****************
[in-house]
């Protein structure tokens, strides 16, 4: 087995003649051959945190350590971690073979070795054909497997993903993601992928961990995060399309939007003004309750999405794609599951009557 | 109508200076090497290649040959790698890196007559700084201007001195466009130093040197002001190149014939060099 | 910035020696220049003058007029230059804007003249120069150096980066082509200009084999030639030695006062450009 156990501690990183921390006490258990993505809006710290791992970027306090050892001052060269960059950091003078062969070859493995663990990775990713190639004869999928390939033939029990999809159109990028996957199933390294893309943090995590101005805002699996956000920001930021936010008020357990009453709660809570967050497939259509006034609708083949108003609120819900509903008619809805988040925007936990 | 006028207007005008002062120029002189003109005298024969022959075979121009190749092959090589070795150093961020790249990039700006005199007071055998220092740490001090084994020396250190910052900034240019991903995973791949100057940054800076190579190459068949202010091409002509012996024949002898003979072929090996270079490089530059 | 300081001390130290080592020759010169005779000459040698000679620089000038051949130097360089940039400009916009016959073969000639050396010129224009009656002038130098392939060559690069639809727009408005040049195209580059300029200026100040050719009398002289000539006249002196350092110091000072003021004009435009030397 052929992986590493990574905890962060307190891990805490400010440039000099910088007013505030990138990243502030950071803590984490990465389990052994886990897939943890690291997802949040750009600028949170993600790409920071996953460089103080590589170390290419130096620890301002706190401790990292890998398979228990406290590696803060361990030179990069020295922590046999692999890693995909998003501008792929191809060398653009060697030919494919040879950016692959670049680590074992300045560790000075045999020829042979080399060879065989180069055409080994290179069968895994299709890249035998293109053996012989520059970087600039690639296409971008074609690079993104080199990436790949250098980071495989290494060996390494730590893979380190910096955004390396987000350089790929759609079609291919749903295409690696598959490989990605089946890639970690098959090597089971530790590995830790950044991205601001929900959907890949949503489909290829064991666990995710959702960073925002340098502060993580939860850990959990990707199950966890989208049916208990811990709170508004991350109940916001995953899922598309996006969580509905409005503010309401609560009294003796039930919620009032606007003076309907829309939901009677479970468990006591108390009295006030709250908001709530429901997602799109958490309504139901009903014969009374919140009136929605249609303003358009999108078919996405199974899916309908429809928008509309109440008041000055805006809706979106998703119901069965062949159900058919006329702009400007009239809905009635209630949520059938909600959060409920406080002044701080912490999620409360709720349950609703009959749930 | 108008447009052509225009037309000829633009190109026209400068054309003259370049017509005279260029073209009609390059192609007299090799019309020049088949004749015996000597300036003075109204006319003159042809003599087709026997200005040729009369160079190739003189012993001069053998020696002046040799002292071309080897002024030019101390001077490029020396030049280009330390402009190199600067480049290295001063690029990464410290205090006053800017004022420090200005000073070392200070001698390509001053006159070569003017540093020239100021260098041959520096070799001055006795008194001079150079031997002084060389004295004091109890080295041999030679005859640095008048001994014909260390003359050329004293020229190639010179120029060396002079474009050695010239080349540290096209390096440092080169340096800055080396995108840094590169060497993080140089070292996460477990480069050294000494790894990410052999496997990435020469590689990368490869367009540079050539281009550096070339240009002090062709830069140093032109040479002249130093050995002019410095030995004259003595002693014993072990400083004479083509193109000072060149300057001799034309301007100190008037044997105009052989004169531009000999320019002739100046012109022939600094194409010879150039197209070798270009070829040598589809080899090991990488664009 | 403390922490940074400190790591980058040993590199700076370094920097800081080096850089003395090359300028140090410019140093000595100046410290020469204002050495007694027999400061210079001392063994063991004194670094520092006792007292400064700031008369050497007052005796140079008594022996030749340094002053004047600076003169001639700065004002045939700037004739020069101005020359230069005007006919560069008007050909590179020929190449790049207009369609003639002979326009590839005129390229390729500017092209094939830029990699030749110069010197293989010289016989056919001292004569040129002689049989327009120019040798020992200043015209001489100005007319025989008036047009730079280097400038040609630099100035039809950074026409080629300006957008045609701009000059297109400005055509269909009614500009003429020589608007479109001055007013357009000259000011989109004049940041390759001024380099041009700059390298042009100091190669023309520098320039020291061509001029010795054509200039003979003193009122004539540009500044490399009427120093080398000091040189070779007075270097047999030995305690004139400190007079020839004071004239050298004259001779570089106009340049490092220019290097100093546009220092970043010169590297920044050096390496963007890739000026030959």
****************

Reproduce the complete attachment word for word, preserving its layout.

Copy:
[in-house]
């Protein structure tokens, strides 16, 4: 087995003649051959945190350590971690073979070795054909497997993903993601992928961990995060399309939007003004309750999405794609599951009557 | 109508200076090497290649040959790698890196007559700084201007001195466009130093040197002001190149014939060099 | 910035020696220049003058007029230059804007003249120069150096980066082509200009084999030639030695006062450009 156990501690990183921390006490258990993505809006710290791992970027306090050892001052060269960059950091003078062969070859493995663990990775990713190639004869999928390939033939029990999809159109990028996957199933390294893309943090995590101005805002699996956000920001930021936010008020357990009453709660809570967050497939259509006034609708083949108003609120819900509903008619809805988040925007936990 | 006028207007005008002062120029002189003109005298024969022959075979121009190749092959090589070795150093961020790249990039700006005199007071055998220092740490001090084994020396250190910052900034240019991903995973791949100057940054800076190579190459068949202010091409002509012996024949002898003979072929090996270079490089530059 | 300081001390130290080592020759010169005779000459040698000679620089000038051949130097360089940039400009916009016959073969000639050396010129224009009656002038130098392939060559690069639809727009408005040049195209580059300029200026100040050719009398002289000539006249002196350092110091000072003021004009435009030397 052929992986590493990574905890962060307190891990805490400010440039000099910088007013505030990138990243502030950071803590984490990465389990052994886990897939943890690291997802949040750009600028949170993600790409920071996953460089103080590589170390290419130096620890301002706190401790990292890998398979228990406290590696803060361990030179990069020295922590046999692999890693995909998003501008792929191809060398653009060697030919494919040879950016692959670049680590074992300045560790000075045999020829042979080399060879065989180069055409080994290179069968895994299709890249035998293109053996012989520059970087600039690639296409971008074609690079993104080199990436790949250098980071495989290494060996390494730590893979380190910096955004390396987000350089790929759609079609291919749903295409690696598959490989990605089946890639970690098959090597089971530790590995830790950044991205601001929900959907890949949503489909290829064991666990995710959702960073925002340098502060993580939860850990959990990707199950966890989208049916208990811990709170508004991350109940916001995953899922598309996006969580509905409005503010309401609560009294003796039930919620009032606007003076309907829309939901009677479970468990006591108390009295006030709250908001709530429901997602799109958490309504139901009903014969009374919140009136929605249609303003358009999108078919996405199974899916309908429809928008509309109440008041000055805006809706979106998703119901069965062949159900058919006329702009400007009239809905009635209630949520059938909600959060409920406080002044701080912490999620409360709720349950609703009959749930 | 108008447009052509225009037309000829633009190109026209400068054309003259370049017509005279260029073209009609390059192609007299090799019309020049088949004749015996000597300036003075109204006319003159042809003599087709026997200005040729009369160079190739003189012993001069053998020696002046040799002292071309080897002024030019101390001077490029020396030049280009330390402009190199600067480049290295001063690029990464410290205090006053800017004022420090200005000073070392200070001698390509001053006159070569003017540093020239100021260098041959520096070799001055006795008194001079150079031997002084060389004295004091109890080295041999030679005859640095008048001994014909260390003359050329004293020229190639010179120029060396002079474009050695010239080349540290096209390096440092080169340096800055080396995108840094590169060497993080140089070292996460477990480069050294000494790894990410052999496997990435020469590689990368490869367009540079050539281009550096070339240009002090062709830069140093032109040479002249130093050995002019410095030995004259003595002693014993072990400083004479083509193109000072060149300057001799034309301007100190008037044997105009052989004169531009000999320019002739100046012109022939600094194409010879150039197209070798270009070829040598589809080899090991990488664009 | 403390922490940074400190790591980058040993590199700076370094920097800081080096850089003395090359300028140090410019140093000595100046410290020469204002050495007694027999400061210079001392063994063991004194670094520092006792007292400064700031008369050497007052005796140079008594022996030749340094002053004047600076003169001639700065004002045939700037004739020069101005020359230069005007006919560069008007050909590179020929190449790049207009369609003639002979326009590839005129390229390729500017092209094939830029990699030749110069010197293989010289016989056919001292004569040129002689049989327009120019040798020992200043015209001489100005007319025989008036047009730079280097400038040609630099100035039809950074026409080629300006957008045609701009000059297109400005055509269909009614500009003429020589608007479109001055007013357009000259000011989109004049940041390759001024380099041009700059390298042009100091190669023309520098320039020291061509001029010795054509200039003979003193009122004539540009500044490399009427120093080398000091040189070779007075270097047999030995305690004139400190007079020839004071004239050298004259001779570089106009340049490092220019290097100093546009220092970043010169590297920044050096390496963007890739000026030959």